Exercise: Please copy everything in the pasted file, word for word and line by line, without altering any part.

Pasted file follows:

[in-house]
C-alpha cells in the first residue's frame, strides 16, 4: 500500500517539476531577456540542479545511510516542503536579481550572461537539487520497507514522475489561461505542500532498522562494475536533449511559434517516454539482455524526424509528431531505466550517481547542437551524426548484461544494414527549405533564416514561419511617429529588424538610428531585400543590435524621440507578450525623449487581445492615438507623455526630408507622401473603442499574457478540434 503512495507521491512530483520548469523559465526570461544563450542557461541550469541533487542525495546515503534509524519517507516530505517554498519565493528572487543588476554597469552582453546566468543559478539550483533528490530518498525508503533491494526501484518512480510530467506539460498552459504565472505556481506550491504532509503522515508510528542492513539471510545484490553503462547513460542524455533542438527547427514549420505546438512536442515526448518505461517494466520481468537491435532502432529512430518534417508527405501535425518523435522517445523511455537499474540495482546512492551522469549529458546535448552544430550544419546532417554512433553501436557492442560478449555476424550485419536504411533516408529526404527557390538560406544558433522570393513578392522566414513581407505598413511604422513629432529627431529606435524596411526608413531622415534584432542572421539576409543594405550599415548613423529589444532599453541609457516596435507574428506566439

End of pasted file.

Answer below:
[in-house]
C-alpha cells in the first residue's frame, strides 16, 4: 500500500517539476531577456540542479545511510516542503536579481550572461537539487520497507514522475489561461505542500532498522562494475536533449511559434517516454539482455524526424509528431531505466550517481547542437551524426548484461544494414527549405533564416514561419511617429529588424538610428531585400543590435524621440507578450525623449487581445492615438507623455526630408507622401473603442499574457478540434 503512495507521491512530483520548469523559465526570461544563450542557461541550469541533487542525495546515503534509524519517507516530505517554498519565493528572487543588476554597469552582453546566468543559478539550483533528490530518498525508503533491494526501484518512480510530467506539460498552459504565472505556481506550491504532509503522515508510528542492513539471510545484490553503462547513460542524455533542438527547427514549420505546438512536442515526448518505461517494466520481468537491435532502432529512430518534417508527405501535425518523435522517445523511455537499474540495482546512492551522469549529458546535448552544430550544419546532417554512433553501436557492442560478449555476424550485419536504411533516408529526404527557390538560406544558433522570393513578392522566414513581407505598413511604422513629432529627431529606435524596411526608413531622415534584432542572421539576409543594405550599415548613423529589444532599453541609457516596435507574428506566439